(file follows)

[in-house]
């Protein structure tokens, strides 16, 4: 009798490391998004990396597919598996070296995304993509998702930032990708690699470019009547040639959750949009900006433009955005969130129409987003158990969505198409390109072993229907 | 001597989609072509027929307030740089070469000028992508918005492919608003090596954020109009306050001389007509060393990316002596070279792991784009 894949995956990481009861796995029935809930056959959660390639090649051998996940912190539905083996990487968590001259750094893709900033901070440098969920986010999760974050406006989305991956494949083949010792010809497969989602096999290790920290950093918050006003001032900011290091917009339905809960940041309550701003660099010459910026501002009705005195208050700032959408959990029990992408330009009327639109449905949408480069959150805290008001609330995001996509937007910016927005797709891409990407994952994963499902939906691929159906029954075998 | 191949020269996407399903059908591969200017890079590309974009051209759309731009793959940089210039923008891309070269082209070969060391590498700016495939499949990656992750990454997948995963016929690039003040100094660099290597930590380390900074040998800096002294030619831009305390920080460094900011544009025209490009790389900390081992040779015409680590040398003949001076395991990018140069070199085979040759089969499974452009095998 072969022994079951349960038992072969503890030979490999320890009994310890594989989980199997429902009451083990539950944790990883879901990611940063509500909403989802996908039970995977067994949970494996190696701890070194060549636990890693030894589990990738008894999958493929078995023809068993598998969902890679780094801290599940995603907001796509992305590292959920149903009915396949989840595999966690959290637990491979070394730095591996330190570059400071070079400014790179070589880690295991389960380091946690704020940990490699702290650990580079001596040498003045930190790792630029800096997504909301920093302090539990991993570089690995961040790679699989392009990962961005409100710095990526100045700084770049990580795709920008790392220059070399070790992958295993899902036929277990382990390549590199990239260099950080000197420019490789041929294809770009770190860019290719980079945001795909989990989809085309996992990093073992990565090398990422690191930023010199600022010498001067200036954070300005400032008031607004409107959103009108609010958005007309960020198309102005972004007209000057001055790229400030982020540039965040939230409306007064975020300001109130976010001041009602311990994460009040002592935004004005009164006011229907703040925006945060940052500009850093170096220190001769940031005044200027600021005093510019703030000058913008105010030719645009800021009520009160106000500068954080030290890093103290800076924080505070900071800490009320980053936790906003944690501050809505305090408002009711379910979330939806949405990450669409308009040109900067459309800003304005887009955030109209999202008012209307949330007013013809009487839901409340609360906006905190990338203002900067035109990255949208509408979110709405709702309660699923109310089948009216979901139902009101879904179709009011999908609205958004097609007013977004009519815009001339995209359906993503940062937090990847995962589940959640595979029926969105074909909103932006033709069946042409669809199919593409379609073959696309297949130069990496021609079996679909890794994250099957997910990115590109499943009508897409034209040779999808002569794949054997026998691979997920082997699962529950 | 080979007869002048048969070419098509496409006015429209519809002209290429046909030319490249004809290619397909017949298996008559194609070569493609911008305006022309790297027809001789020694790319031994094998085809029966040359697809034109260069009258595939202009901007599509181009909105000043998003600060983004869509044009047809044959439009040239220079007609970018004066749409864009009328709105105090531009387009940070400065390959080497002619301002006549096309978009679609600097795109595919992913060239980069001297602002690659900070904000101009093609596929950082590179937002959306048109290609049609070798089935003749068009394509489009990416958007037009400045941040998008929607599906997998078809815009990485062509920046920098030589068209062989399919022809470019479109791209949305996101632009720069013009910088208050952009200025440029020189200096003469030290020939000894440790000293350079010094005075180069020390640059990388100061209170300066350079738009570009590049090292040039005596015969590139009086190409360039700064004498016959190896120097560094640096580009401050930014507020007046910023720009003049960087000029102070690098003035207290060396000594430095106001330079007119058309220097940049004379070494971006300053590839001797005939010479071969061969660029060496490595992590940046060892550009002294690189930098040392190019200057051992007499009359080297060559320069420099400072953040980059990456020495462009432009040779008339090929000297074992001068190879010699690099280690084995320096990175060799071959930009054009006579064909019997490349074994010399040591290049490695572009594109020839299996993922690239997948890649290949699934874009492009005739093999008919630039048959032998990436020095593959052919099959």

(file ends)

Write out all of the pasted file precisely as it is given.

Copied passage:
[in-house]
């Protein structure tokens, strides 16, 4: 009798490391998004990396597919598996070296995304993509998702930032990708690699470019009547040639959750949009900006433009955005969130129409987003158990969505198409390109072993229907 | 001597989609072509027929307030740089070469000028992508918005492919608003090596954020109009306050001389007509060393990316002596070279792991784009 894949995956990481009861796995029935809930056959959660390639090649051998996940912190539905083996990487968590001259750094893709900033901070440098969920986010999760974050406006989305991956494949083949010792010809497969989602096999290790920290950093918050006003001032900011290091917009339905809960940041309550701003660099010459910026501002009705005195208050700032959408959990029990992408330009009327639109449905949408480069959150805290008001609330995001996509937007910016927005797709891409990407994952994963499902939906691929159906029954075998 | 191949020269996407399903059908591969200017890079590309974009051209759309731009793959940089210039923008891309070269082209070969060391590498700016495939499949990656992750990454997948995963016929690039003040100094660099290597930590380390900074040998800096002294030619831009305390920080460094900011544009025209490009790389900390081992040779015409680590040398003949001076395991990018140069070199085979040759089969499974452009095998 072969022994079951349960038992072969503890030979490999320890009994310890594989989980199997429902009451083990539950944790990883879901990611940063509500909403989802996908039970995977067994949970494996190696701890070194060549636990890693030894589990990738008894999958493929078995023809068993598998969902890679780094801290599940995603907001796509992305590292959920149903009915396949989840595999966690959290637990491979070394730095591996330190570059400071070079400014790179070589880690295991389960380091946690704020940990490699702290650990580079001596040498003045930190790792630029800096997504909301920093302090539990991993570089690995961040790679699989392009990962961005409100710095990526100045700084770049990580795709920008790392220059070399070790992958295993899902036929277990382990390549590199990239260099950080000197420019490789041929294809770009770190860019290719980079945001795909989990989809085309996992990093073992990565090398990422690191930023010199600022010498001067200036954070300005400032008031607004409107959103009108609010958005007309960020198309102005972004007209000057001055790229400030982020540039965040939230409306007064975020300001109130976010001041009602311990994460009040002592935004004005009164006011229907703040925006945060940052500009850093170096220190001769940031005044200027600021005093510019703030000058913008105010030719645009800021009520009160106000500068954080030290890093103290800076924080505070900071800490009320980053936790906003944690501050809505305090408002009711379910979330939806949405990450669409308009040109900067459309800003304005887009955030109209999202008012209307949330007013013809009487839901409340609360906006905190990338203002900067035109990255949208509408979110709405709702309660699923109310089948009216979901139902009101879904179709009011999908609205958004097609007013977004009519815009001339995209359906993503940062937090990847995962589940959640595979029926969105074909909103932006033709069946042409669809199919593409379609073959696309297949130069990496021609079996679909890794994250099957997910990115590109499943009508897409034209040779999808002569794949054997026998691979997920082997699962529950 | 080979007869002048048969070419098509496409006015429209519809002209290429046909030319490249004809290619397909017949298996008559194609070569493609911008305006022309790297027809001789020694790319031994094998085809029966040359697809034109260069009258595939202009901007599509181009909105000043998003600060983004869509044009047809044959439009040239220079007609970018004066749409864009009328709105105090531009387009940070400065390959080497002619301002006549096309978009679609600097795109595919992913060239980069001297602002690659900070904000101009093609596929950082590179937002959306048109290609049609070798089935003749068009394509489009990416958007037009400045941040998008929607599906997998078809815009990485062509920046920098030589068209062989399919022809470019479109791209949305996101632009720069013009910088208050952009200025440029020189200096003469030290020939000894440790000293350079010094005075180069020390640059990388100061209170300066350079738009570009590049090292040039005596015969590139009086190409360039700064004498016959190896120097560094640096580009401050930014507020007046910023720009003049960087000029102070690098003035207290060396000594430095106001330079007119058309220097940049004379070494971006300053590839001797005939010479071969061969660029060496490595992590940046060892550009002294690189930098040392190019200057051992007499009359080297060559320069420099400072953040980059990456020495462009432009040779008339090929000297074992001068190879010699690099280690084995320096990175060799071959930009054009006579064909019997490349074994010399040591290049490695572009594109020839299996993922690239997948890649290949699934874009492009005739093999008919630039048959032998990436020095593959052919099959």